Rabbi Laura Novak Winer, Ed.D.
Director, Master of Educational Leadership Program
Through the exploration of ancient and contemporary texts, poetry, and visual art the students and faculty of the Master of Educational Leadership program of the School of Education found inspiration, developed new understandings of themselves and others, and created a community of learners, teachers, and colleagues.
The bi-annual Cutter Colloquium, which gathers the RHSOE community for two days of learning and community building, is funded by HUC-JIR alumni Rabbis Paul Citrin, Micah Citrin and Karen Citrin in honor of Dr. William Cutter, founding director of the Rhea Hirsch School of Education and in memory of Dianne Luboff. This year, we were honored to have Alicia Jo Rabins guide the learning, as the Dianne Luboff Scholar in Residence. The retreat was designed as an opportunity to pause, reflect, and set personal and professional intentions for the year.
Alicia is a writer, musician, composer, performer, and Torah teacher. She creates multi-genre works of experimental beauty which explore the intersection of ancient wisdom texts with everyday life. She is a member of Beit HaYotzer/The Creativity Braintrust at HUC’s School of Education. Nurturing and encouraging the participants’ creativity, Alicia motivated those present to think about creativity as not just as a process of generating something ex nihilo, but also as finding inspiration from others, even borrowing and adapting in order to make it one’s own. Participants used the poetry of Yehuda Amichai, Joy Harjo, and others as liberating prompts to inspire their own poetry. Alicia told the story of her journey to become a Jewish educator, poet, artist, and songwriter, and performed selections from Girls in Trouble.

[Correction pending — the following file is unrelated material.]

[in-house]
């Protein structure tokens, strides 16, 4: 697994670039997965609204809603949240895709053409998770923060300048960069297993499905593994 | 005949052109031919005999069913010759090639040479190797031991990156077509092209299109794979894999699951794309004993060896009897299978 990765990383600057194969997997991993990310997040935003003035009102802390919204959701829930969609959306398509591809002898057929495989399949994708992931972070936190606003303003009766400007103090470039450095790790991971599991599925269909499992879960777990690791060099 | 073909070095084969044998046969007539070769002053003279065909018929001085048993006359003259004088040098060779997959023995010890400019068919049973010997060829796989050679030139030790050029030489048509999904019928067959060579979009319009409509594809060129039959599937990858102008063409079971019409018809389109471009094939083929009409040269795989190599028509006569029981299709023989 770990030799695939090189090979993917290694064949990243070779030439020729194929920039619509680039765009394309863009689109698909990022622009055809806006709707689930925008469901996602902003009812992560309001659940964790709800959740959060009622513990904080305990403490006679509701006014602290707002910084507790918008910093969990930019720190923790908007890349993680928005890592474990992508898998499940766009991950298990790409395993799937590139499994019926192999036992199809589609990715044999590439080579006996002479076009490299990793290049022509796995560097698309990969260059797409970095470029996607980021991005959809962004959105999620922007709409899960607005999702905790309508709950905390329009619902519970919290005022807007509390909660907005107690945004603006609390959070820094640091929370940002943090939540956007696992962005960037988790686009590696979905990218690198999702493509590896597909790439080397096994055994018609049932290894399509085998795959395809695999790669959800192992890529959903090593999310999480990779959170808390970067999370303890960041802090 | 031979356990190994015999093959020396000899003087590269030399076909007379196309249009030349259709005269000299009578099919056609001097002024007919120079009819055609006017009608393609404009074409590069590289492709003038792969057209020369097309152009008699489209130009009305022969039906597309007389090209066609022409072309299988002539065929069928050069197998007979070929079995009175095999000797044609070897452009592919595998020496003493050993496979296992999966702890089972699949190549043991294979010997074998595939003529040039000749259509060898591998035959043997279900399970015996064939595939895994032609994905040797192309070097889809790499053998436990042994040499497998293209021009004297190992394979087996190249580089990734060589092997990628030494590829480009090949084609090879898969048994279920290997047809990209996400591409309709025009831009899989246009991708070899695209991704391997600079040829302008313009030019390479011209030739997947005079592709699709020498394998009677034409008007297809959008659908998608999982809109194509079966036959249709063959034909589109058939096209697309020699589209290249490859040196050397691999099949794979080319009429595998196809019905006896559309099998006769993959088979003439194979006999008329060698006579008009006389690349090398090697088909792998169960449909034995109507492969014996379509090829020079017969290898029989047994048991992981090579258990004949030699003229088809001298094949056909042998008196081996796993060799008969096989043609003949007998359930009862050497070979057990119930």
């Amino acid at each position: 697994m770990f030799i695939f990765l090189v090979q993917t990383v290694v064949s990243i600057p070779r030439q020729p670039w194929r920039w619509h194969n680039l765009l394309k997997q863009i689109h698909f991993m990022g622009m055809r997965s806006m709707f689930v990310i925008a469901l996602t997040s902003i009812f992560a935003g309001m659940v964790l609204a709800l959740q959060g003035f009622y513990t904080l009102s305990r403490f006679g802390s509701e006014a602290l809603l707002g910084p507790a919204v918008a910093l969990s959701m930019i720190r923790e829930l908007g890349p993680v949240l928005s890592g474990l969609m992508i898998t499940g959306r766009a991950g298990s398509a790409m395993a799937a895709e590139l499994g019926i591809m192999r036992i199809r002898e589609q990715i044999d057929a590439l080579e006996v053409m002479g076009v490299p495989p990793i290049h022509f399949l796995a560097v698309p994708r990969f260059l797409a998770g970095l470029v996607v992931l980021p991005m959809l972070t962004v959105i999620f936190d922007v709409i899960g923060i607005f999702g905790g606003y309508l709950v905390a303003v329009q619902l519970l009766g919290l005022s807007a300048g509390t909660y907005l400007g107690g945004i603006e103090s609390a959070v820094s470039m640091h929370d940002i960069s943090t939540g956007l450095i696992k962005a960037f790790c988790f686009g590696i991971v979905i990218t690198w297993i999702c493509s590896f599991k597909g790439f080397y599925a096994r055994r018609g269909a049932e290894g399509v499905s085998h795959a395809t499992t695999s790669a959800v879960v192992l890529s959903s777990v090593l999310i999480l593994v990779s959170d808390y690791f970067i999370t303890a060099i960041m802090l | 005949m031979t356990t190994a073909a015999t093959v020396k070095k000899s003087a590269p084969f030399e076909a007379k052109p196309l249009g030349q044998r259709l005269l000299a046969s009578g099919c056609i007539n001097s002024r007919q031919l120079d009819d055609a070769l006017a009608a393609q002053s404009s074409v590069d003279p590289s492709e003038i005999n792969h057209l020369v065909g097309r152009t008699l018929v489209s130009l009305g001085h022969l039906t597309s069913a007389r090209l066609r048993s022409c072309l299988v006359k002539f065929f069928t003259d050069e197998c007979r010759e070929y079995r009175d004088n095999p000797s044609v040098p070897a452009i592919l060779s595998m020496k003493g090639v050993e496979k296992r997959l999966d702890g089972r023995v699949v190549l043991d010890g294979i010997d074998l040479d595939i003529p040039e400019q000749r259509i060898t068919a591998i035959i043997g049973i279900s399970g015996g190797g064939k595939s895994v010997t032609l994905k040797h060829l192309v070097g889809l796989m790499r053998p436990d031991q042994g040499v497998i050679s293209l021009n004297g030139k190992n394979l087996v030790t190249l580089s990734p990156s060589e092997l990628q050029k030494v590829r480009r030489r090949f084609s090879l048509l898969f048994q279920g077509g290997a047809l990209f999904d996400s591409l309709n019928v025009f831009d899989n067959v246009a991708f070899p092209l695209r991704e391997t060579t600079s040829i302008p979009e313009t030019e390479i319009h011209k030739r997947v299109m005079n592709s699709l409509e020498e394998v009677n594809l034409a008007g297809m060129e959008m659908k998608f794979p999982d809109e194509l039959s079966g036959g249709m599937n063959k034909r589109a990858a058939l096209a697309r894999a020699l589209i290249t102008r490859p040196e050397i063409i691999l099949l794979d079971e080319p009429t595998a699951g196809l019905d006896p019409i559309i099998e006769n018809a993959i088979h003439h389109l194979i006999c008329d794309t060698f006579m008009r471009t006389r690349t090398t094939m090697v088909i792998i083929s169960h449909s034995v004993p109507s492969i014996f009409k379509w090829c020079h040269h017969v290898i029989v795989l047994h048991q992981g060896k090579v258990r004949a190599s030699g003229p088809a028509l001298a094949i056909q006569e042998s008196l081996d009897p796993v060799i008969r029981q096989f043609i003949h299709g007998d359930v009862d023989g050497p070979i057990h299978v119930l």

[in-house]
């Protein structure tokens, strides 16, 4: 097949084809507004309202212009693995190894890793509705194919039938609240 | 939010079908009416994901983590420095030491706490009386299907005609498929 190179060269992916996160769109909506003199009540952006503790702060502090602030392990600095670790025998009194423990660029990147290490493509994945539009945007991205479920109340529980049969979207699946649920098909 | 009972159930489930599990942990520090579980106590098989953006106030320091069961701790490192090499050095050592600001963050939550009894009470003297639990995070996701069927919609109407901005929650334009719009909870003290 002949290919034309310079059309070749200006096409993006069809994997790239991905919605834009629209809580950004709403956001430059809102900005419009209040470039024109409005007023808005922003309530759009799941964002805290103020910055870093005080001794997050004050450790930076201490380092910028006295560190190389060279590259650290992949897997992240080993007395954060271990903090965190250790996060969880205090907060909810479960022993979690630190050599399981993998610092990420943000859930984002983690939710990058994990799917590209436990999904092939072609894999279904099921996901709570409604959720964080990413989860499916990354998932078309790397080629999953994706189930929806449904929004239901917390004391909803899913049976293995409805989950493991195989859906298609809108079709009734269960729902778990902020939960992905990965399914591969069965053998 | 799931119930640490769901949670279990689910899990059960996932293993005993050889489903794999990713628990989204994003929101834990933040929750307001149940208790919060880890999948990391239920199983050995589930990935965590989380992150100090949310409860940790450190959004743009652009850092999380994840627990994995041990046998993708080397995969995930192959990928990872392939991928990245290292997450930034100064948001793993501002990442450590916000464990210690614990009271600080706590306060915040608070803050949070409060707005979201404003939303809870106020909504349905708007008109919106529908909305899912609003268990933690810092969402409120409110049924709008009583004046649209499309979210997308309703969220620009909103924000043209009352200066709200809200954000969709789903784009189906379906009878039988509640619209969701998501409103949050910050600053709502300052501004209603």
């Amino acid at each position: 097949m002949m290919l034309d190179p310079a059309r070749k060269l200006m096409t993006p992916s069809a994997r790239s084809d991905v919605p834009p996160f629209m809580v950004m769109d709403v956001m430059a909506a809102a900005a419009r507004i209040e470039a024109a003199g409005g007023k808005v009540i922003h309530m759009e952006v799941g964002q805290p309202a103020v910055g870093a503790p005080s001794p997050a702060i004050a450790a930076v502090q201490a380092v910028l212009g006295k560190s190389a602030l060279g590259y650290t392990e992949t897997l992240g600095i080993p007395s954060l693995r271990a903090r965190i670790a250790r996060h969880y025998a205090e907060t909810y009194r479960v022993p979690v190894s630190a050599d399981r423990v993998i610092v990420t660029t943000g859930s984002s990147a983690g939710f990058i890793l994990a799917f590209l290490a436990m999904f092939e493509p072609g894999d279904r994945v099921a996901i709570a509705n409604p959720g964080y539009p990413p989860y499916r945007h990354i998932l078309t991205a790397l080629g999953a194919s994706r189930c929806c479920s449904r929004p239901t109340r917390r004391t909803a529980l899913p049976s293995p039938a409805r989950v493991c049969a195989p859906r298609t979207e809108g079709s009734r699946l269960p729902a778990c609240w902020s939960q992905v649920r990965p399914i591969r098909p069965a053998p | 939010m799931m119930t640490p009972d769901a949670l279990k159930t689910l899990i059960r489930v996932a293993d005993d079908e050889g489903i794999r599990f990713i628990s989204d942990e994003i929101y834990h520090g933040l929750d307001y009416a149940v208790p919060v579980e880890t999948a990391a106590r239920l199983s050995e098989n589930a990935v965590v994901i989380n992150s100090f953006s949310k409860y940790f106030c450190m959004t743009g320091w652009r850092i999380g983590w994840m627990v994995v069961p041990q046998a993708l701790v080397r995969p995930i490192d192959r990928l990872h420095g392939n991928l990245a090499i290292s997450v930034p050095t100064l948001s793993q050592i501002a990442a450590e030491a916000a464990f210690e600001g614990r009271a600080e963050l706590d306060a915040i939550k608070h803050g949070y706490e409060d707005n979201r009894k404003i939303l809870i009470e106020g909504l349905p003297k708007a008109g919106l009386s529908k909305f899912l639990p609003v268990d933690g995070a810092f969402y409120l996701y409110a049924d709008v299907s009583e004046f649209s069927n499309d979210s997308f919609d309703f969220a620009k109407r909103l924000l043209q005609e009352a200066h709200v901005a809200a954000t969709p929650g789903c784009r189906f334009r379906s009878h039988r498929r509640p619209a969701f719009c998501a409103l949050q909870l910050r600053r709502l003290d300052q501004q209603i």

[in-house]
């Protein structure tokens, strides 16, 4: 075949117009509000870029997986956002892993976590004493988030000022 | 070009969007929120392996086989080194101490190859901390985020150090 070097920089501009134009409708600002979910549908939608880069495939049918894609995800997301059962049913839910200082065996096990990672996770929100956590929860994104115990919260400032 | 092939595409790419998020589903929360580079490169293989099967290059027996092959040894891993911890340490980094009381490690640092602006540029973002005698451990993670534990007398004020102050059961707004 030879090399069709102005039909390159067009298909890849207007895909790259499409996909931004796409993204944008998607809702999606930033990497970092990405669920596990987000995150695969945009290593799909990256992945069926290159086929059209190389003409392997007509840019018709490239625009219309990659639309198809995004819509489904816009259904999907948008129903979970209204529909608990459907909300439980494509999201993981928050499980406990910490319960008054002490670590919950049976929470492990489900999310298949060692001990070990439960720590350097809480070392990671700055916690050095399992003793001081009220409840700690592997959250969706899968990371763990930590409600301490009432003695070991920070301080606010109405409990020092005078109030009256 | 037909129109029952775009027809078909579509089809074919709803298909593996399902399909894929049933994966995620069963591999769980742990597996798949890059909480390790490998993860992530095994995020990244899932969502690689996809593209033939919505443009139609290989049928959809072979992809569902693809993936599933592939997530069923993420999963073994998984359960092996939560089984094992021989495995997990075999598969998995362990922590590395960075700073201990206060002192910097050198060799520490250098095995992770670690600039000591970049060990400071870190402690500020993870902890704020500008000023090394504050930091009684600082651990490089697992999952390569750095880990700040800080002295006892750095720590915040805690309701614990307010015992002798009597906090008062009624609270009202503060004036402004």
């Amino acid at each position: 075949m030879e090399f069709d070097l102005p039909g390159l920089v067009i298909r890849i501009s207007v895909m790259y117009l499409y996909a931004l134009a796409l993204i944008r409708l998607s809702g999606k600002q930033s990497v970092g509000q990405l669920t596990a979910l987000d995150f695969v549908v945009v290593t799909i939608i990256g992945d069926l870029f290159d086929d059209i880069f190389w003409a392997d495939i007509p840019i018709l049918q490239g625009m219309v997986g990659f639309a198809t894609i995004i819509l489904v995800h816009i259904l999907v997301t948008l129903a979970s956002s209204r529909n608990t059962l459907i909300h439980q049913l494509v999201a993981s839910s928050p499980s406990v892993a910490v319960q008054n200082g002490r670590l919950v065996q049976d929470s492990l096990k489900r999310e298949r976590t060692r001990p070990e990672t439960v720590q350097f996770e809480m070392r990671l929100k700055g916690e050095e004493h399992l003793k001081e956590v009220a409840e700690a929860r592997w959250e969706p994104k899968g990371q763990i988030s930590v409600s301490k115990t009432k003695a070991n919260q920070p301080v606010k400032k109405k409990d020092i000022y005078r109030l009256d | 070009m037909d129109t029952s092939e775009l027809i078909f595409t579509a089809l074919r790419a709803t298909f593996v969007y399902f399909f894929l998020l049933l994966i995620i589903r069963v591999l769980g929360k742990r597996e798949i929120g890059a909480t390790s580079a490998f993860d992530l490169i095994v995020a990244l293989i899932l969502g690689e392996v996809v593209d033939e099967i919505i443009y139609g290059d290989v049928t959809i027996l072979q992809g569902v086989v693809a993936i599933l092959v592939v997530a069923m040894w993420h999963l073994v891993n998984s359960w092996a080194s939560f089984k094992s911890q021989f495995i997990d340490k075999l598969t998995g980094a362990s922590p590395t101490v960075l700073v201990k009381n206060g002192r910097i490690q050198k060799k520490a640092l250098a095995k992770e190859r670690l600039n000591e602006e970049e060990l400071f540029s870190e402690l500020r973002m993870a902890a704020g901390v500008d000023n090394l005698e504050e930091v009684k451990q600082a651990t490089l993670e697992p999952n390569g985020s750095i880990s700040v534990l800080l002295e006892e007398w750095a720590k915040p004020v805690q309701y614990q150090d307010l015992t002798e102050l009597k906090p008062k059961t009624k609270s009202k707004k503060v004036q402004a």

Plato is known to have said, “The beginning is the most important part of the work.” In this spirit, this year’s Cutter Colloquium enabled the Master of Educational Leadership students and their faculty to harness their creativity, build community, and (re)establish relationships that will contribute to strengthened learning together this year.Dr. Miriam Heller Stern, Vice Provost for Educational Strategy and National Director of the School of Education brought a selection of traditional Jewish texts which examined the concept of “neged” and its multifaceted and sometimes juxtaposed meanings of proximity, distance, closeness, opposition, and connection. This study led into a visual art experience in which participants created their own Shiviti, a form of textile or manuscript art which is commonly placed on the eastern wall of a home or Beit Knesset (sanctuary), includes the words “Shiviti YHVH l’negdi tamid” (I have set YHVH before me at all times) (Psalm 16:8), and is meant to serve as a reminder of God’s presence. In creating a personal interpretation of the Shiviti, each participant was able to meditate upon and visually represent their intellectual and spiritual intentions for the year.